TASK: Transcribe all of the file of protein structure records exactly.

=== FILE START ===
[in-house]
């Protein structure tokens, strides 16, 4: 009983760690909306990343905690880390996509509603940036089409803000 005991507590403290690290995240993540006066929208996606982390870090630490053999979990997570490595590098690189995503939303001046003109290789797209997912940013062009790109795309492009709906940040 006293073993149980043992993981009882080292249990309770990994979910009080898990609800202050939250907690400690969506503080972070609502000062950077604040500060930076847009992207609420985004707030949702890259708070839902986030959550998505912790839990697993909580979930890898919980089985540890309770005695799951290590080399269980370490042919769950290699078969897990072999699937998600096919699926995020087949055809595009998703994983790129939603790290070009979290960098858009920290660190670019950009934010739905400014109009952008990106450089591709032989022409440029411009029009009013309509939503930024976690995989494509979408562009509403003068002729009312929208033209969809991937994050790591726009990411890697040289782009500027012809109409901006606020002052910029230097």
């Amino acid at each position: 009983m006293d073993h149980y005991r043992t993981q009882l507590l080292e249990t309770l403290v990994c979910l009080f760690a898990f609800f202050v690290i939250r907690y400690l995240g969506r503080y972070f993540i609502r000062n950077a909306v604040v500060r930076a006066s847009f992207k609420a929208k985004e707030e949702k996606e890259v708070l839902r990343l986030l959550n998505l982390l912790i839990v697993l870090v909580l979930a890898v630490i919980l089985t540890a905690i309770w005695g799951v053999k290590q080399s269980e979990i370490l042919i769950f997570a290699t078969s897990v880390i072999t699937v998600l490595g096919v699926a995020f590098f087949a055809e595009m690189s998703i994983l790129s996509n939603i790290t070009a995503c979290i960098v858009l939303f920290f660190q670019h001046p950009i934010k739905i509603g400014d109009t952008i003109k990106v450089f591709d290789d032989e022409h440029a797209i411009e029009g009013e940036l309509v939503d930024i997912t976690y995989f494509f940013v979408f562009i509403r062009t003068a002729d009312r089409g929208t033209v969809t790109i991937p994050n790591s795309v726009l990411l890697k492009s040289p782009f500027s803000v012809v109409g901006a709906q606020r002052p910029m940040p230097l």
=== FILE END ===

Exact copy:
[in-house]
């Protein structure tokens, strides 16, 4: 009983760690909306990343905690880390996509509603940036089409803000 005991507590403290690290995240993540006066929208996606982390870090630490053999979990997570490595590098690189995503939303001046003109290789797209997912940013062009790109795309492009709906940040 006293073993149980043992993981009882080292249990309770990994979910009080898990609800202050939250907690400690969506503080972070609502000062950077604040500060930076847009992207609420985004707030949702890259708070839902986030959550998505912790839990697993909580979930890898919980089985540890309770005695799951290590080399269980370490042919769950290699078969897990072999699937998600096919699926995020087949055809595009998703994983790129939603790290070009979290960098858009920290660190670019950009934010739905400014109009952008990106450089591709032989022409440029411009029009009013309509939503930024976690995989494509979408562009509403003068002729009312929208033209969809991937994050790591726009990411890697040289782009500027012809109409901006606020002052910029230097």
């Amino acid at each position: 009983m006293d073993h149980y005991r043992t993981q009882l507590l080292e249990t309770l403290v990994c979910l009080f760690a898990f609800f202050v690290i939250r907690y400690l995240g969506r503080y972070f993540i609502r000062n950077a909306v604040v500060r930076a006066s847009f992207k609420a929208k985004e707030e949702k996606e890259v708070l839902r990343l986030l959550n998505l982390l912790i839990v697993l870090v909580l979930a890898v630490i919980l089985t540890a905690i309770w005695g799951v053999k290590q080399s269980e979990i370490l042919i769950f997570a290699t078969s897990v880390i072999t699937v998600l490595g096919v699926a995020f590098f087949a055809e595009m690189s998703i994983l790129s996509n939603i790290t070009a995503c979290i960098v858009l939303f920290f660190q670019h001046p950009i934010k739905i509603g400014d109009t952008i003109k990106v450089f591709d290789d032989e022409h440029a797209i411009e029009g009013e940036l309509v939503d930024i997912t976690y995989f494509f940013v979408f562009i509403r062009t003068a002729d009312r089409g929208t033209v969809t790109i991937p994050n790591s795309v726009l990411l890697k492009s040289p782009f500027s803000v012809v109409g901006a709906q606020r002052p910029m940040p230097l």